When and How is Voluntary Disclosure Quality Reflected in Equity Prices?
University of Zurich - Department of Banking and Finance
Alexander F. Wagner
University of Zurich - Department of Banking and Finance; Harvard University; Swiss Finance Institute; Centre for Economic Policy Research (CEPR); European Corporate Governance Institute (ECGI)
February 28, 2012
Swiss Finance Institute Research Paper No. 11-25
This paper investigates whether and when voluntary disclosure quality (VDQ) is priced in equity valuations. The assumption one makes regarding the speed with which security prices incorporate information has important implications for the appropriate method to study this question. For example, several papers have asked whether VDQ matters more for firms with little information otherwise available, positing that VDQ allows these firms to lower cost of equity. But it is for these firms that implied cost of capital estimates are unlikely to be very informative. We instead use a portfolio-based approach. If VDQ is net beneficial for shareholders, among opaque firms we expect that those with higher VDQ will see their future stock price go up, when investors realize and price the benefits of VDQ. Thus, higher VDQ is predicted to be associated with higher excess returns for such companies. A key novel feature of our empirical analysis is that we study the role of VDQ for one market consisting of firms with widely varying degrees of information processing speed. We find that in a sample of firms about which much is known in the market, VDQ is not a priced risk factor and does not contribute to explaining variation in realized returns. By contrast, for a sample of relatively opaque firms (such as those with few analysts), where we do not expect equity prices to immediately incorporate all available information, risk-adjusted excess returns of firms with high VDQ are indeed higher than those with low VDQ. Moreover, for these firms, higher VDQ is associated with stronger operating performance. Among various potential sources of this empirical regularity, the most plausible explanation overall appears to be that for these opaque firms VDQ can generate value, for example, through facilitating better investment decisions.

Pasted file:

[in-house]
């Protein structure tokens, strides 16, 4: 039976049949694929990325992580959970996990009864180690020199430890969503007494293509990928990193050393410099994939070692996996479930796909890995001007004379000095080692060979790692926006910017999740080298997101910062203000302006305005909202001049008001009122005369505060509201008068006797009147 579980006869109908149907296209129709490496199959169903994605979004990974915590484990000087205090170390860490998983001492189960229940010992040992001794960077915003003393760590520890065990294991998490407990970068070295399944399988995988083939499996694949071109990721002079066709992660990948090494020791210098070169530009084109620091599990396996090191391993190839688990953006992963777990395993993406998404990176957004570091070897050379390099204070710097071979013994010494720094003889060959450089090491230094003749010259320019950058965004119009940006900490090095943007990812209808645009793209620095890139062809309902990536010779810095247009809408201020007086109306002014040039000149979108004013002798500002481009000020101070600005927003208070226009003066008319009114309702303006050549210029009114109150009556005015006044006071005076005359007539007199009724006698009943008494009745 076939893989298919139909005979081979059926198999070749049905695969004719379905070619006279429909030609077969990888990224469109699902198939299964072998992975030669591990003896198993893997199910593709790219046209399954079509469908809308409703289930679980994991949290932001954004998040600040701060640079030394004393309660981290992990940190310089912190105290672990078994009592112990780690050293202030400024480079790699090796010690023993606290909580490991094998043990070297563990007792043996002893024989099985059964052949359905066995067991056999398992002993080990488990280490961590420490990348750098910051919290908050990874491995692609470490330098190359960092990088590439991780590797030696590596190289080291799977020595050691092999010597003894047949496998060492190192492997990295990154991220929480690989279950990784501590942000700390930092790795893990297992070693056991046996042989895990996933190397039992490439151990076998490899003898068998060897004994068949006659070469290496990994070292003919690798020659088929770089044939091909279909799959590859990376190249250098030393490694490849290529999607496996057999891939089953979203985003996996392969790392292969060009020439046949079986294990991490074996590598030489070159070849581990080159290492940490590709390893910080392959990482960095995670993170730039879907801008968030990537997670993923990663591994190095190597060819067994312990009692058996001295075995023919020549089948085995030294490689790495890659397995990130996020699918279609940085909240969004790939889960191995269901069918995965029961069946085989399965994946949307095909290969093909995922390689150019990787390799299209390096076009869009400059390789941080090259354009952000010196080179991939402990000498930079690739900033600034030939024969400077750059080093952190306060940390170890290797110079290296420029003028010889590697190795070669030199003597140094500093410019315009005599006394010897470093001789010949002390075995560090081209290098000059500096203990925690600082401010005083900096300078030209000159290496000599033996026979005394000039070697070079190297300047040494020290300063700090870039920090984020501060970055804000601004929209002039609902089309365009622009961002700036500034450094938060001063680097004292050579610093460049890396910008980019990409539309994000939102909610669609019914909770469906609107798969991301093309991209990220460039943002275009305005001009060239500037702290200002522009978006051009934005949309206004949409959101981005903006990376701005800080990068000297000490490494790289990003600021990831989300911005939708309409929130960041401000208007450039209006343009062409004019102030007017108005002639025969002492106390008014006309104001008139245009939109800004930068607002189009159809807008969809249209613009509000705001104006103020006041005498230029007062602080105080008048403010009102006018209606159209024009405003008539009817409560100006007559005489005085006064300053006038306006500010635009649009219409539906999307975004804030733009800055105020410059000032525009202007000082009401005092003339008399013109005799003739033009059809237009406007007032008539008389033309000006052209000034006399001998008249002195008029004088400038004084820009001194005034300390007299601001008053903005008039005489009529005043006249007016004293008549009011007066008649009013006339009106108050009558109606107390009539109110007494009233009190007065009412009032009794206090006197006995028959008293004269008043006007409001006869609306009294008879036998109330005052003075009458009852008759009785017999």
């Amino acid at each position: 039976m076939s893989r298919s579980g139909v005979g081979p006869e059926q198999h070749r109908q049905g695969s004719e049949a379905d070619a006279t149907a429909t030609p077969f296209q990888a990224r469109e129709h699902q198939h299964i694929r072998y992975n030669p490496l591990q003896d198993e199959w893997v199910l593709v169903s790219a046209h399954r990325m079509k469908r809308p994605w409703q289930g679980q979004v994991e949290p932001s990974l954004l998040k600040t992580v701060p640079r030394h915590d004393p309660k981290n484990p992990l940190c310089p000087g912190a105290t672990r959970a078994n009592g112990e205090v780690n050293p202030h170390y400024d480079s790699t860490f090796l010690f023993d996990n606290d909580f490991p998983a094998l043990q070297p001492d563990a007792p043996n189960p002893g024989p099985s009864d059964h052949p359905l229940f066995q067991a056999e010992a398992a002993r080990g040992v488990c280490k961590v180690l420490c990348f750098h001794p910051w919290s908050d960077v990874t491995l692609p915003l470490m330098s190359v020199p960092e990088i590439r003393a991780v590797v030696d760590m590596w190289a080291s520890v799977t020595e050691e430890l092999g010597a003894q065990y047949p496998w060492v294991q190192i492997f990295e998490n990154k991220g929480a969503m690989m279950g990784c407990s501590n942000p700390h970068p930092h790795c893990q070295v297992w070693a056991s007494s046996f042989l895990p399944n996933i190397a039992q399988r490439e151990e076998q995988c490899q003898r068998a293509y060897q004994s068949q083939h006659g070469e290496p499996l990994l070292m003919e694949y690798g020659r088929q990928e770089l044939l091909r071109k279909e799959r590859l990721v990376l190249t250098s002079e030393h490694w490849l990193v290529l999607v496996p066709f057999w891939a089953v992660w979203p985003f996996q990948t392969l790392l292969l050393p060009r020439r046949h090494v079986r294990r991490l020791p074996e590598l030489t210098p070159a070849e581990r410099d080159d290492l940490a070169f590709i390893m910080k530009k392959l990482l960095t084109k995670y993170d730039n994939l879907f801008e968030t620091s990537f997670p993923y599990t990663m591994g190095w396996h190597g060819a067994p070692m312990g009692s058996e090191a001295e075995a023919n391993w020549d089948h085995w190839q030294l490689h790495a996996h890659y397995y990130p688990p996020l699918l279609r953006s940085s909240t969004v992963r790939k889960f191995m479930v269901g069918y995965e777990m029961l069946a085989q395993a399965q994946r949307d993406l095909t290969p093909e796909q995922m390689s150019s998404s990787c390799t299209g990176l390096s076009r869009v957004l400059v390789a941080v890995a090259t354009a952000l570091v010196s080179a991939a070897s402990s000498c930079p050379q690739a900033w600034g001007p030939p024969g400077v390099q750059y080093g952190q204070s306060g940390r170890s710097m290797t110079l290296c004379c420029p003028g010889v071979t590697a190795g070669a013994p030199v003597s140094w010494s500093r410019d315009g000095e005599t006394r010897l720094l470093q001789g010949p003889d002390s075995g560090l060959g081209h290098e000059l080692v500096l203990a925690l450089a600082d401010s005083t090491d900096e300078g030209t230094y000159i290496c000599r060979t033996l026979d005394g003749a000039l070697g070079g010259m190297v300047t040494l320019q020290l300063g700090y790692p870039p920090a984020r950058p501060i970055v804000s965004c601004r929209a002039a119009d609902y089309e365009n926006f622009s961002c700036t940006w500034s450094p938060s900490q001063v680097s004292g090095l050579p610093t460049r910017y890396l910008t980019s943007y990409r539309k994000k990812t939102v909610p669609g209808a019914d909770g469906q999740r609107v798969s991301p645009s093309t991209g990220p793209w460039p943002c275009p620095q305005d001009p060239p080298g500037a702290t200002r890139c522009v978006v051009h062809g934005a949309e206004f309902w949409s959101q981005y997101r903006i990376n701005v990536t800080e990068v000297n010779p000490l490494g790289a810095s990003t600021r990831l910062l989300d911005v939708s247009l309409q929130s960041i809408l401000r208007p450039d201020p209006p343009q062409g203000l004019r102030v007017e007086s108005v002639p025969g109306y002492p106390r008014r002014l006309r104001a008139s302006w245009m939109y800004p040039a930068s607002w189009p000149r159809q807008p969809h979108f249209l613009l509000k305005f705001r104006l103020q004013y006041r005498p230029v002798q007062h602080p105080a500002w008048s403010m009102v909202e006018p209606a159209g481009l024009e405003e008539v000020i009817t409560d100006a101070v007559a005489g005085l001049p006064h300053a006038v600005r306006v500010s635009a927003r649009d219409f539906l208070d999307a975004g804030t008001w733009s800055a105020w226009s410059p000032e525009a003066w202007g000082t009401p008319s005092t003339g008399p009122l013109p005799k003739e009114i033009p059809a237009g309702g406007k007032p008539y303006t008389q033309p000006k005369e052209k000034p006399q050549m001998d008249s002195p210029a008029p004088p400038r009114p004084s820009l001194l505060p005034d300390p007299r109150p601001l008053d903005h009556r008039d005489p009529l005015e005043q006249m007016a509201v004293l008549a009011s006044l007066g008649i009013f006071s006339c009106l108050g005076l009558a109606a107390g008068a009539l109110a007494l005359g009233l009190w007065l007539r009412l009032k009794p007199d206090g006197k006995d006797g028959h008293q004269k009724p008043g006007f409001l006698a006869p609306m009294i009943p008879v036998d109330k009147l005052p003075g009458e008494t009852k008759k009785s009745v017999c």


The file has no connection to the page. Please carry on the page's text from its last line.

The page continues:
Number of Pages in PDF File: 45
Keywords: Voluntary disclosure quality, portfolio analysis, value reporting, disclosure
JEL Classification: G11, G14, G30, M41working papers series
Date posted: July 6, 2011 ; Last revised: March 16, 2012
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